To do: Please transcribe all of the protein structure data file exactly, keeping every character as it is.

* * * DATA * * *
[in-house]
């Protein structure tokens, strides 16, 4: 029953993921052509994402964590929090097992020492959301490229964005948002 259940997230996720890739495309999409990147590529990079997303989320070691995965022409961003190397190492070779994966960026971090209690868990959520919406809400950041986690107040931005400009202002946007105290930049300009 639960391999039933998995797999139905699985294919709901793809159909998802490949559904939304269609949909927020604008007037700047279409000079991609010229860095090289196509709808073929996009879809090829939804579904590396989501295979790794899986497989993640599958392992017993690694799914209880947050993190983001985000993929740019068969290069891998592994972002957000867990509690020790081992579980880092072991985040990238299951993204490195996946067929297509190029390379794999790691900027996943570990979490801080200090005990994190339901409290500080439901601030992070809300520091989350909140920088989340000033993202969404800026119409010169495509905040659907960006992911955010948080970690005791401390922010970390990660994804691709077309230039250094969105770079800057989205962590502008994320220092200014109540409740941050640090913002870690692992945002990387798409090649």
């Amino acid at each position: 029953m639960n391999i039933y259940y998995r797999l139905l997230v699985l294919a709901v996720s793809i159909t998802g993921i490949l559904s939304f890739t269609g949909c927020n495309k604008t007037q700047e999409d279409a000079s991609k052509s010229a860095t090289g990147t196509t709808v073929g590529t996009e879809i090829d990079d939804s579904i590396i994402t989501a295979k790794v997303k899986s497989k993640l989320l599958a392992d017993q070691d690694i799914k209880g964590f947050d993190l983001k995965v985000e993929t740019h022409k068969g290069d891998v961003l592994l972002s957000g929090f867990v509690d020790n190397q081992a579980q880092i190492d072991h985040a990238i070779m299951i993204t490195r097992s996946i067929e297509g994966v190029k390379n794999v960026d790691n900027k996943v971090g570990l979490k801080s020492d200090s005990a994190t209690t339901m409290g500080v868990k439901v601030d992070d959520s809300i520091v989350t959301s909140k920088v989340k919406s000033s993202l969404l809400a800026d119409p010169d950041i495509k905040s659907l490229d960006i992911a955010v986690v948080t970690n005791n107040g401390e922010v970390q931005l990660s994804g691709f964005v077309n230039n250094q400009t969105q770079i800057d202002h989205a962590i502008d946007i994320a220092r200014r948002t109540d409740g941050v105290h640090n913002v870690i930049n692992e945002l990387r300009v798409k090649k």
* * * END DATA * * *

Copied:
[in-house]
């Protein structure tokens, strides 16, 4: 029953993921052509994402964590929090097992020492959301490229964005948002 259940997230996720890739495309999409990147590529990079997303989320070691995965022409961003190397190492070779994966960026971090209690868990959520919406809400950041986690107040931005400009202002946007105290930049300009 639960391999039933998995797999139905699985294919709901793809159909998802490949559904939304269609949909927020604008007037700047279409000079991609010229860095090289196509709808073929996009879809090829939804579904590396989501295979790794899986497989993640599958392992017993690694799914209880947050993190983001985000993929740019068969290069891998592994972002957000867990509690020790081992579980880092072991985040990238299951993204490195996946067929297509190029390379794999790691900027996943570990979490801080200090005990994190339901409290500080439901601030992070809300520091989350909140920088989340000033993202969404800026119409010169495509905040659907960006992911955010948080970690005791401390922010970390990660994804691709077309230039250094969105770079800057989205962590502008994320220092200014109540409740941050640090913002870690692992945002990387798409090649």
């Amino acid at each position: 029953m639960n391999i039933y259940y998995r797999l139905l997230v699985l294919a709901v996720s793809i159909t998802g993921i490949l559904s939304f890739t269609g949909c927020n495309k604008t007037q700047e999409d279409a000079s991609k052509s010229a860095t090289g990147t196509t709808v073929g590529t996009e879809i090829d990079d939804s579904i590396i994402t989501a295979k790794v997303k899986s497989k993640l989320l599958a392992d017993q070691d690694i799914k209880g964590f947050d993190l983001k995965v985000e993929t740019h022409k068969g290069d891998v961003l592994l972002s957000g929090f867990v509690d020790n190397q081992a579980q880092i190492d072991h985040a990238i070779m299951i993204t490195r097992s996946i067929e297509g994966v190029k390379n794999v960026d790691n900027k996943v971090g570990l979490k801080s020492d200090s005990a994190t209690t339901m409290g500080v868990k439901v601030d992070d959520s809300i520091v989350t959301s909140k920088v989340k919406s000033s993202l969404l809400a800026d119409p010169d950041i495509k905040s659907l490229d960006i992911a955010v986690v948080t970690n005791n107040g401390e922010v970390q931005l990660s994804g691709f964005v077309n230039n250094q400009t969105q770079i800057d202002h989205a962590i502008d946007i994320a220092r200014r948002t109540d409740g941050v105290h640090n913002v870690i930049n692992e945002l990387r300009v798409k090649k």